Soon the police finally get it. They’re searching for a bread thief. The missing bread is the biggest problem in the area. Nothing else happens. So they set out to the Highlands to find the thief. In the Highlands, all the Highlanders have the boys hostage and ready to shoot them at the sound of three. Before the sound of three, the van lands on them all! The police get there and they not only found the boys safe and sound, but they found the stolen bread. The boys are heroes of the region! In the van, Mr. Carlyle isn’t dead! He’s alive and slowly gets his consciousness back and wonders what the heck went on while he was out.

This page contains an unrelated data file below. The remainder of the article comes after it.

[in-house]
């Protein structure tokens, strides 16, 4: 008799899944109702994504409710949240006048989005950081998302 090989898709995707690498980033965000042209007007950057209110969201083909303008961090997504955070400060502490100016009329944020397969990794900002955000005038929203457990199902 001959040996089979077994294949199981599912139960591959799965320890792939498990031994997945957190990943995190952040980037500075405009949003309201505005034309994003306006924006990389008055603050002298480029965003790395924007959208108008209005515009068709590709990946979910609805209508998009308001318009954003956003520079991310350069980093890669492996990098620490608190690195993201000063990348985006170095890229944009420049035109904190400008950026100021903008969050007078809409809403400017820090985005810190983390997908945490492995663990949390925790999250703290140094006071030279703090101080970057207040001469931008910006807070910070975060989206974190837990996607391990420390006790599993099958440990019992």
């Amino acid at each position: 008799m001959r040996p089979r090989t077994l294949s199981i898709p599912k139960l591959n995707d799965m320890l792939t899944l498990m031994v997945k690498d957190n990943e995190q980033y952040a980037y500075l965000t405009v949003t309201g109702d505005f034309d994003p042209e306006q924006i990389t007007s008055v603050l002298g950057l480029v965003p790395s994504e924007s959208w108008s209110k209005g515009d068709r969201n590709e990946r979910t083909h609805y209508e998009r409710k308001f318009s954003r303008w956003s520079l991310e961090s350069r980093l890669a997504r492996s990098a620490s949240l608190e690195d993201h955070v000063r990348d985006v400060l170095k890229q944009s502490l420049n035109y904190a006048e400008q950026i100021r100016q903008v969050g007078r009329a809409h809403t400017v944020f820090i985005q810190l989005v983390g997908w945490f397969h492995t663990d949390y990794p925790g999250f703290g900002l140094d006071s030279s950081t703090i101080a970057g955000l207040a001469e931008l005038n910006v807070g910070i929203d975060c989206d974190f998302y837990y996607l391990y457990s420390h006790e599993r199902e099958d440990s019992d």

The whole theme of this comedy is idiocy. We have three groups of people and they all show their own unique idiocy in the film. We have the group of teens that are obnoxious or misfits, or both. We have the police force that can’t seem to sort out their priorities on crime in the region. We also have the half-masked Highlanders who feel they have to use brutal violence to solve their issues. This adds to the humor of the film and adds to the story line where the ones most likely to fail end up being the ones that win in the end. The boys unwittingly accomplish their goal and become town heroes at the same time.